“One or more people, including at least one clergyman, physically attacked delegate (xxxx) (Name removed at this person’s request) as he handed out the audit reports, grabbing him from behind and shoving him out of the assembly hall. Later, they were allowed to hand them out outside the main room, but the gentleman in the orange shirt in the attached picture took them from delegates as they entered. Another asked (xxxx) and the other people handing out reports to go to the other side of the hallway, where they would be unable to have contact with the entering delegates. When they refused, he stood in front of (xxx) in an attempt to block him from handing the reports out…”
“We want people to report the correct facts.”
“A resolution on “No Criminal Behavior for Trustees” passed. ‘Resolved, that no person who has been an officer or director of a company which has been convicted of or settled criminal charges or who has personally been convicted of or settled criminal charges may be a member of the Board of Trustees or the Local Synod.’ Strong “aye” and weak nays. +Philip appeared helpless - and then he stated: “I know of no one on the Board of Trustees who this would apply to…”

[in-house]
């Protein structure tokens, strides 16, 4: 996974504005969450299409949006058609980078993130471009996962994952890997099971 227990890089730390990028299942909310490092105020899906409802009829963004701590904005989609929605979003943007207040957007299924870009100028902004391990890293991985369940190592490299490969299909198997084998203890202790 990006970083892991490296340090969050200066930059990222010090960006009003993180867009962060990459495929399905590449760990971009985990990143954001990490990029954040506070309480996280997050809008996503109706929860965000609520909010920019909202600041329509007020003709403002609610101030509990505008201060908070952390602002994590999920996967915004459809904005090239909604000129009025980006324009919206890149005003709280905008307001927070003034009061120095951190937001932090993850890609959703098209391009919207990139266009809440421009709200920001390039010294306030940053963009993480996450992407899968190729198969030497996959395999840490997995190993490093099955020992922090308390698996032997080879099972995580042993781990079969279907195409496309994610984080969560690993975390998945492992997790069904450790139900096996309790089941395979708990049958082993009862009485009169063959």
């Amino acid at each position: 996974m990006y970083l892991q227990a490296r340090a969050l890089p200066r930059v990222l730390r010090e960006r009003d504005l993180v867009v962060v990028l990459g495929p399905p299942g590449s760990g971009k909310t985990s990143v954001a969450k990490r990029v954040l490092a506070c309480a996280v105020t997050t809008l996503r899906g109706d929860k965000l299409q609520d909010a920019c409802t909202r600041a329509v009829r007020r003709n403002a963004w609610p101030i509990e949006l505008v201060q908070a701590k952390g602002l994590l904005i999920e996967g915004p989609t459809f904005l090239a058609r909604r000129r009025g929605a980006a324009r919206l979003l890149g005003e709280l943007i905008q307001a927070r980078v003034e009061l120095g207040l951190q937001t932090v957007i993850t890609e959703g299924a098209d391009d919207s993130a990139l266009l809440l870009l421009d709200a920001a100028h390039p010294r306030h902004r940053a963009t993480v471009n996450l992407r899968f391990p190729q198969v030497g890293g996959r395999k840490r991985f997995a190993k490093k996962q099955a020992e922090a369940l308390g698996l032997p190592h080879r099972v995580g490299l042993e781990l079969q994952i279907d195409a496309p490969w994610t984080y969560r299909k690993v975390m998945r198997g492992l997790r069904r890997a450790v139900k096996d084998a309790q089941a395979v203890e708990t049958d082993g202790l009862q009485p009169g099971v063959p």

“We want people to know this Archdiocese as it is.”
“Careful….MP’s’guys are watching
Palm Desert, California
The meeting was sparsely attended. As the panel went through the proposed budget, they mentioned that Bp Demitri was being paid through the Archdiocese of Mexico, and that contrary to Metr. Philip’s comments in a clergy meeting earlier, the panelists were told by Metr. Philip that Bp. Demitri would be reinstated.
They also mentioned that the budget would not come up for approval at this meeting, but would be delayed until October.
There was a short discussion about how some of the largest parishes seem to be giving much less proportionally than the smaller parishes and tithing parishes. This was followed by another short discussion about how to encourage parishioners to tithe. It was noted that many parishioners are concerned that if they increase their donations from what they gave under the dues-paying system, what would happen to the excess money? It was also brought up that this is actually a spiritual issue, and that we should be educating our brothers and sisters that we are returning to God a small portion of what is already His anyway.